The 4500's image processor and 32MB DRAM buffer are quite robust. The following timings were based on the camera set to single advance mode, 2272 x 1704, fine JPG quality, auto white balance, continuous AF on, flash off with a 20x 512MB Ridata CF card. The shot to shot time is better than average at about 2 seconds. I continued to shoot as fast as possible and was able to fire five frames before the "hour glass" was displayed while the contents of the buffer was being processed. I was able to shoot another frame in about three seconds and to process the entire buffer required about 12 seconds. The 4500 has three continuous modes with burst rates as fast as 30 frames per second at a much smaller image size. The standard continuous capture rate in Large/Fine mode can record 6 frames in less than 7 seconds. The 4500 (like most digicams) is optimized for processing JPEG images so when in TIFF mode the camera can only capture one frame and then do nothing for about twenty-two seconds while it processes it. The average digi- photographer will rarely if ever run into a full buffer that will delay shooting.
The deletion of the data LCD from the top of the camera precludes the at-a-glance check of exposure, image size/quality, flash mode or drive settings. Changing these settings requires the use of the color LCD and menu system and takes considerably more battery power than the data LCD on top of the 995. The proprietary 650mAH Nikon EN-EL1 lithium battery pack is rather whimpy to begin with and now there's more reasons to use the color LCD. Nikon claims the battery is good for 100 minutes of operation with the LCD on but that is lessened the more you use the flash or run the zoom in and out. The 4500 can also be powered by a one-use 2CR5 type battery but priced at $7 to $15 each, it will quickly take the fun out of digital photography. My suggestion is to keep an extra EN-EL1 battery charged in the camera bag and carry one 2CR-5 for emergencies. Another option, if you are a heavy shooter, is to invest in an external battery pack that plugs into the DC IN port and gives you 2-3 times the power. As a side benefit it also lightens the camera as you don't need a battery in the camera.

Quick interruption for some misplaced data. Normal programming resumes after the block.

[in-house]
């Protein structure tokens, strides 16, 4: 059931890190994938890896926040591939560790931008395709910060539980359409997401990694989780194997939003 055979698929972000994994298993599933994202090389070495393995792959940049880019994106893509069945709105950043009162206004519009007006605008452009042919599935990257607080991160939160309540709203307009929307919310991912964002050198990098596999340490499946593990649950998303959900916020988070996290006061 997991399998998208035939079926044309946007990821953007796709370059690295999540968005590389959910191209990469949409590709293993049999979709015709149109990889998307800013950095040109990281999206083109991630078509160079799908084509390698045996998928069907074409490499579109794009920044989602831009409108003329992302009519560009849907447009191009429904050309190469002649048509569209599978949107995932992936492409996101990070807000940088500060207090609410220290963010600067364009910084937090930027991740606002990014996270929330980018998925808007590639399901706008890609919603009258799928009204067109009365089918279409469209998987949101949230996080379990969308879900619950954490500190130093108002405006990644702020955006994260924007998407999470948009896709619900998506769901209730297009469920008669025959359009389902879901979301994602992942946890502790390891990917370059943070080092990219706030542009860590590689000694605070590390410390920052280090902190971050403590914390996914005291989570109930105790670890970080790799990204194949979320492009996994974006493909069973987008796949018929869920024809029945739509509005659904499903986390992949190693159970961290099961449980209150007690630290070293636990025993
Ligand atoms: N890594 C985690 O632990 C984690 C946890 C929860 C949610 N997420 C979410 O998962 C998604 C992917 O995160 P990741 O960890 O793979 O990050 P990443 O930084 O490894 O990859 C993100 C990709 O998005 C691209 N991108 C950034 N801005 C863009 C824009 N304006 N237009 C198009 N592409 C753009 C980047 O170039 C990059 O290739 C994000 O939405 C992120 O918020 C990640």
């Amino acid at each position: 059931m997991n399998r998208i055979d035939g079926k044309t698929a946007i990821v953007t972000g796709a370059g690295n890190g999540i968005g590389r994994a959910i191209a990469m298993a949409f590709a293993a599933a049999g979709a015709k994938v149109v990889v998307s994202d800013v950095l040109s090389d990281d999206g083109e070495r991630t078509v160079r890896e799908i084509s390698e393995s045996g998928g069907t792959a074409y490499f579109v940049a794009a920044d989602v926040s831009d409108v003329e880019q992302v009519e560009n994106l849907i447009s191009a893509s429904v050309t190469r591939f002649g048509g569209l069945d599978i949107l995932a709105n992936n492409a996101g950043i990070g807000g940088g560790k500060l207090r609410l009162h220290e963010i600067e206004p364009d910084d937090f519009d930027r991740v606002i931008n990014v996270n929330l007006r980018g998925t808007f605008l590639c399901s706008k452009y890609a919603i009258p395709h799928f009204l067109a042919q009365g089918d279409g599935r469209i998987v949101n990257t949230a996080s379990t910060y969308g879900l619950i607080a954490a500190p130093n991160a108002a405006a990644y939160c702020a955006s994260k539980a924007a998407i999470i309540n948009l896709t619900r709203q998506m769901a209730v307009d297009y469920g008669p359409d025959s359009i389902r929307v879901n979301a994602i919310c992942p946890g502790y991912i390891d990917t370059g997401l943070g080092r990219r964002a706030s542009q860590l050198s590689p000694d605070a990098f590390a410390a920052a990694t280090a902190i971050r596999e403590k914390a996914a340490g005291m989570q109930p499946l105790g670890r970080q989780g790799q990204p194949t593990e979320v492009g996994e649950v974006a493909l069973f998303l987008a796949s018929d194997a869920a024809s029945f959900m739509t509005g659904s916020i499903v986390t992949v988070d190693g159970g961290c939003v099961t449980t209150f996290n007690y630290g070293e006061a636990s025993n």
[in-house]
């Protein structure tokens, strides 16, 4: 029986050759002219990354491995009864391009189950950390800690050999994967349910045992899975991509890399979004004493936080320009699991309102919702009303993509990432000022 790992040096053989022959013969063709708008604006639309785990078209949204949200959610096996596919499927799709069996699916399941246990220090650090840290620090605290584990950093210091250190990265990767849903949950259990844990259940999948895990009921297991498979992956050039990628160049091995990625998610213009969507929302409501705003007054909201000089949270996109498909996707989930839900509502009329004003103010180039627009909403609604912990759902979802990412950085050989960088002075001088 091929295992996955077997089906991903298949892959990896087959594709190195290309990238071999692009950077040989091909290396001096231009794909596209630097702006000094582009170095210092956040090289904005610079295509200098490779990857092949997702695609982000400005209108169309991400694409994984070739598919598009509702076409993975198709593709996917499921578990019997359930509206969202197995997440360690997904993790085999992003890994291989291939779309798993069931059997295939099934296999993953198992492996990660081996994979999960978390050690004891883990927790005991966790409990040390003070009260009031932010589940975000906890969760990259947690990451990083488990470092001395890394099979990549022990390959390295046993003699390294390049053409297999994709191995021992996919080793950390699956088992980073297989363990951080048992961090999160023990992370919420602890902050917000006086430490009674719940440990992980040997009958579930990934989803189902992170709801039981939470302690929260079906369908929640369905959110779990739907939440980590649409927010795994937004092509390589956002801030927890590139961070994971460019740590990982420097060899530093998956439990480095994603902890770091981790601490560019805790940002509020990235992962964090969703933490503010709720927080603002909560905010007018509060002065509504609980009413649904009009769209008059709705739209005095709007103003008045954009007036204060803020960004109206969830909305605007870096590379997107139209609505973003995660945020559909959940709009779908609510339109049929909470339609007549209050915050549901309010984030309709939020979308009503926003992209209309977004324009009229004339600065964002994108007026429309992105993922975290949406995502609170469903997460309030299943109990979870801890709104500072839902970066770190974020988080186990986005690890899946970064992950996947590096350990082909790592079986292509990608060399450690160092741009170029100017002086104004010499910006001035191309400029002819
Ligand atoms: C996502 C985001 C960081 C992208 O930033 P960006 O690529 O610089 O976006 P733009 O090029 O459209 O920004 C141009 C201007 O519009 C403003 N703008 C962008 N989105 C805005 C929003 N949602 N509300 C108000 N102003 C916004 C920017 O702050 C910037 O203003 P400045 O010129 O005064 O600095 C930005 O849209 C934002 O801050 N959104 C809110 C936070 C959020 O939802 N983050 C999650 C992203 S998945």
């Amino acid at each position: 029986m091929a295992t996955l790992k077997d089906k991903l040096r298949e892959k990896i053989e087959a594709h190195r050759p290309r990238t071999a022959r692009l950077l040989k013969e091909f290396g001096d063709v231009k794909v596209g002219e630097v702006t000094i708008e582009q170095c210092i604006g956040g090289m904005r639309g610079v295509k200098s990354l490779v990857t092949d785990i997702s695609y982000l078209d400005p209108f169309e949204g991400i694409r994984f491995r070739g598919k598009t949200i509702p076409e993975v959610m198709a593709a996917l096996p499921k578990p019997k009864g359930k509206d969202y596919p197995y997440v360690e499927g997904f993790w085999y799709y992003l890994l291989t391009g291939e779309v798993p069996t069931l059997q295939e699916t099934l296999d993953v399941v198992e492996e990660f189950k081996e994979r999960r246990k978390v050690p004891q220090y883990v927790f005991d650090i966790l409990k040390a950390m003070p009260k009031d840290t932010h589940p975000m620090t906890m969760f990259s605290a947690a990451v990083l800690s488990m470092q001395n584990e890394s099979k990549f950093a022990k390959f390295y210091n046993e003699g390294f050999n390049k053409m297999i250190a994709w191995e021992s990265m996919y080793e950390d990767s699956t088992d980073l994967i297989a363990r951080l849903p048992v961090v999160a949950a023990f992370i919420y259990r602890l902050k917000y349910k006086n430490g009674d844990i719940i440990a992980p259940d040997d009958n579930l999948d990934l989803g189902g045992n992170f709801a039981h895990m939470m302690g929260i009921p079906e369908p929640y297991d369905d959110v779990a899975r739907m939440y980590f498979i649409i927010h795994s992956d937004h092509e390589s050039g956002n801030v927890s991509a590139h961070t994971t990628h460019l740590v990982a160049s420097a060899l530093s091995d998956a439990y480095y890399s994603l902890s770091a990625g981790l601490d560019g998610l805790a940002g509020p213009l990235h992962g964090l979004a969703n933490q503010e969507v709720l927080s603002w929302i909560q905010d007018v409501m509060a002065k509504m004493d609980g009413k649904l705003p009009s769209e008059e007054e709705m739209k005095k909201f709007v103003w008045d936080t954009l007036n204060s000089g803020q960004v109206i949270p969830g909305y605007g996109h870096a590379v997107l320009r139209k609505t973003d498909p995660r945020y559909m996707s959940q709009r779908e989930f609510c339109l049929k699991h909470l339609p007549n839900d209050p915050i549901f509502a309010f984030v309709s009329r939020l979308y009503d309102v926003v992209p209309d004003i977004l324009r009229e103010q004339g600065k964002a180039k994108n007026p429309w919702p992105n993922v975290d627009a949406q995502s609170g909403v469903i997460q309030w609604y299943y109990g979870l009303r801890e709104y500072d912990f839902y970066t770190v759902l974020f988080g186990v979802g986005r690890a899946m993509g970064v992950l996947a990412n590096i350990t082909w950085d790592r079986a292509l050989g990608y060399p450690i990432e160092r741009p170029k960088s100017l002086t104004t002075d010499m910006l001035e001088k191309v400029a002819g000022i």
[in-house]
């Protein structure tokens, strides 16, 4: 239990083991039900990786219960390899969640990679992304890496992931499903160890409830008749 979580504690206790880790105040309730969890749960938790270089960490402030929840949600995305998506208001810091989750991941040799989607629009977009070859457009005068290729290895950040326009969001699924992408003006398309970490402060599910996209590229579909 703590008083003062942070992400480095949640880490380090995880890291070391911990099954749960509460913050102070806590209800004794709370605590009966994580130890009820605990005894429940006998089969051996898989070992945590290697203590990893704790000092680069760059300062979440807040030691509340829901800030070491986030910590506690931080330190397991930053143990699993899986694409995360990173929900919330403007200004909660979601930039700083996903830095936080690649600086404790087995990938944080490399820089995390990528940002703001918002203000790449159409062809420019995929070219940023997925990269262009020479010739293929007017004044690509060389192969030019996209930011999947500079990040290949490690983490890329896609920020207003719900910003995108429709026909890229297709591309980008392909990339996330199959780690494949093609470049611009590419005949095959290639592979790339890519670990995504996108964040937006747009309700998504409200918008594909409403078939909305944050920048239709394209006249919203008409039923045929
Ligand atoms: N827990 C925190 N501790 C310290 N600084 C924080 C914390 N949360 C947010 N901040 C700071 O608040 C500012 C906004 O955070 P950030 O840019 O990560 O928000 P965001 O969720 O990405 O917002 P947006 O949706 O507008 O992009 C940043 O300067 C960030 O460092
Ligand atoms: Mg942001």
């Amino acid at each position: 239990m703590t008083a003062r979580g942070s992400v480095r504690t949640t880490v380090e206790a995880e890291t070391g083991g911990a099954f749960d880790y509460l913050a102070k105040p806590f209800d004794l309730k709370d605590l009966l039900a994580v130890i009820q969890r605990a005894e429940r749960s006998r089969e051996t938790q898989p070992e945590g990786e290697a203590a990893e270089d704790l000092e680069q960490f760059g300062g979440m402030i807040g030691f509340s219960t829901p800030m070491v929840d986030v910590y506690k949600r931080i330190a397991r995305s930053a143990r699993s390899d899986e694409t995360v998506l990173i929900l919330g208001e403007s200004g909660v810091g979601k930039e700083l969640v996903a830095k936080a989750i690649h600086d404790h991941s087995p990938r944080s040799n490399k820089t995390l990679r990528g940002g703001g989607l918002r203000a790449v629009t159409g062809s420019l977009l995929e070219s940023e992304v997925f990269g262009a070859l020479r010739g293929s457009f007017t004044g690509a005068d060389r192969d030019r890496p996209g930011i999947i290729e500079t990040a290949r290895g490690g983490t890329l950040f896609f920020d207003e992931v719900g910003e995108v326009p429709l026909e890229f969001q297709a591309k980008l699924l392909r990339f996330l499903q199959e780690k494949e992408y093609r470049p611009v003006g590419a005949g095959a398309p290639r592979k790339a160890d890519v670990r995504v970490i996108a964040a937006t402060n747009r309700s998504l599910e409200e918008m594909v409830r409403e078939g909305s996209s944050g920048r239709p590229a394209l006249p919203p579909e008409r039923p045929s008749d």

One of the features that I really like is the Quick Review. It has now become a Coolpix standard. Pressing the Quick Review button brings the last picture captured up on the LCD in the upper left quarter of the screen. The camera remains in Record mode and tapping the shutter button takes you right back to capture mode. Pressing the Quick Review button a second time puts the camera in Play mode and the stored image is now displayed full screen. This is the only way to get into Play mode on the 4500, unlike the 995 and previous models that had the mode selector around the shutter release. To get back to record you just tap the shutter release or press the quick review button again.
As with all cameras -- image quality is the thing and the Coolpix 4500 will not let you down in that respect. The camera can be operated like an automatic point and shoot or you can dabble with its multitude of drive, exposure, focus and capture features. This is a camera that you can grow into and offers enough options to keep everyone satisfied. The four megapixel images are perfect for making photo-quality prints from 4x6" all the way up to 13x19" enlargements that are virtually indistinguishable from conventionally-processed photos. With a street price of just $699, I'm sure that we'll see a lot of these cameras out and about this summer.